The securitization of mortgages and construction loans has slowed down to a listless sputter over the last few months in Mexico, a victim of blown-out spreads and investor aversion to debt from nonbank companies known as Sofols and Sofoms.

But efforts are underway to pump new life - or at least millions of pesos - into the market all along the financing chain.

Much of this money is coming from multilateral banks, which are bound to play a market role in 2009 that's vastly expanded from anything seen in the last few years.

What's more, there's a shelf in the works from a newcomer, the fund for state agency Instituto de Seguridad y Servicios Sociales de los Trabajadores del Estado. Known as Fovissste, this piggybank for government employees plans to debut a Ps20 billion ($1.5 billion) RMBS next year.

The Multilaterals

When spreads were lower and investors were eager for Sofol and Sofom risk, multilateral banks took a step back and let the market do its work. But, reflecting conditions worldwide, private investors have pulled back. The situation has been further exacerbated by heavy short-term liquidity needs at some Sofols, and the mismanagement of construction loan ABS and potentially RMBS by Metrofinanciera (ASR, 12/8/08).

These are the moments in emerging markets where multilaterals make their mark. And, judging by pledges made over the past several weeks, that is certainly what they plan to do over the next year and beyond.

The International Finance Corp. (IFC), the World Bank, and the Inter-American Development Bank (IADB) have all announced financing initiatives to support Mexico's housing market. These initiatives add up to about $3.95 billion. Directly and indirectly, a good portion of these funds is intended to stimulate RMBS activity in the country.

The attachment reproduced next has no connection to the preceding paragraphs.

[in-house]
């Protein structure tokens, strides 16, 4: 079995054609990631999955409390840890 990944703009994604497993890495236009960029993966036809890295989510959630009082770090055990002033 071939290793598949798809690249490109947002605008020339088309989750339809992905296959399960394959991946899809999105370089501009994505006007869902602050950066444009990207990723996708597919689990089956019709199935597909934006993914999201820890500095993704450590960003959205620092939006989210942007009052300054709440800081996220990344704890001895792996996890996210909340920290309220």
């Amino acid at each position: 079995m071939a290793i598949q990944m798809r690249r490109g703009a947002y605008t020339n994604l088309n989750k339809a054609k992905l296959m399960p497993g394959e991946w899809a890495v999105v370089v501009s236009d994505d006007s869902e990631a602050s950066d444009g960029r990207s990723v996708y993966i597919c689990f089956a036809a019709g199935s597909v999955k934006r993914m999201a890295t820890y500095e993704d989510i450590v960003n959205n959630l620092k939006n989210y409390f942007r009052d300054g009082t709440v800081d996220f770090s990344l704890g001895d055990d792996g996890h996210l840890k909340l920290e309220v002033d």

The bulk of this money will go directly to Mexican state agency Sociedad Hipotecaria Federal (SHF), which two months ago announced a Ps40 billion initiative, with the bulk of the money coming from the World Bank and IADB.

In addition to the giant kitty provided by the Washington-based multilaterals, after a few years of little activity in Mexico, Dutch Development Bank FMO provided a partial guarantee on an RMBS issued by Sofol Su Casita two weeks ago.

SHF is using the funds for credit lines extended to originators of construction loans, and to provide guarantees on credit lines to those same players, as well as to securitizations of mortgages and construction loans, and other forms of financing. As a market maker, the agency will also be purchasing RMBS and construction loan ABS directly at auction as part of this ambitious financing program.

The IFC is providing a facility of $150 million, with a matching amount from the IADB, to purchase up to 15% of RMBS from both bank and nonbank originators. The funds from the facility can also be used to provide partial credit guarantees on RMBS, or to invest in the mezzanine tranches of deals.

"The facility is meant to demonstrate confidence in the Mexican housing finance sector and stimulate renewed investor flows in the RMBS asset class," said an IFC spokesperson via e-mail.

Just how effective these kinds of enhancements, and overseas multilateral support in general, will be for drawing market investors back to RMBS, remains to be seen. It is likely there will be some impact as early as next year given the muscle involved, but it may take some time.

The recent issue from Su Casita is a case in point. Led by HSBC, the issue totaled 400 million inflation-indexed units (UDIs) ($124 million), split into two equal tranches. The deal was rated triple-A on the national scales of Fitch Ratings and Standard & Poor's, and the pieces priced at 5.86% and 6.55%.

In addition to the partial guarantee from the FMO - for up to 15% of the deal's volume - a chunk of the portfolio carried mortgage insurance from Genworth.

Even so, a source close to the deal said a "significant portion" of the transaction ended up with the SHF. Another market source said the share was well above half. A spokesman from the SHF had not returned a request for the percentage bought by the agency as of press-time. Generally, the SHF tries to keep the share it buys at auction between 20% and 30%, but indifferent private investors have forced it to grab the bulk of paper before.

With buysiders still wary of anything that smacks of housing, and the local branches of international banks being directed by their overseas bosses to stay away from the asset class, the push to get private investors back in the game will take time.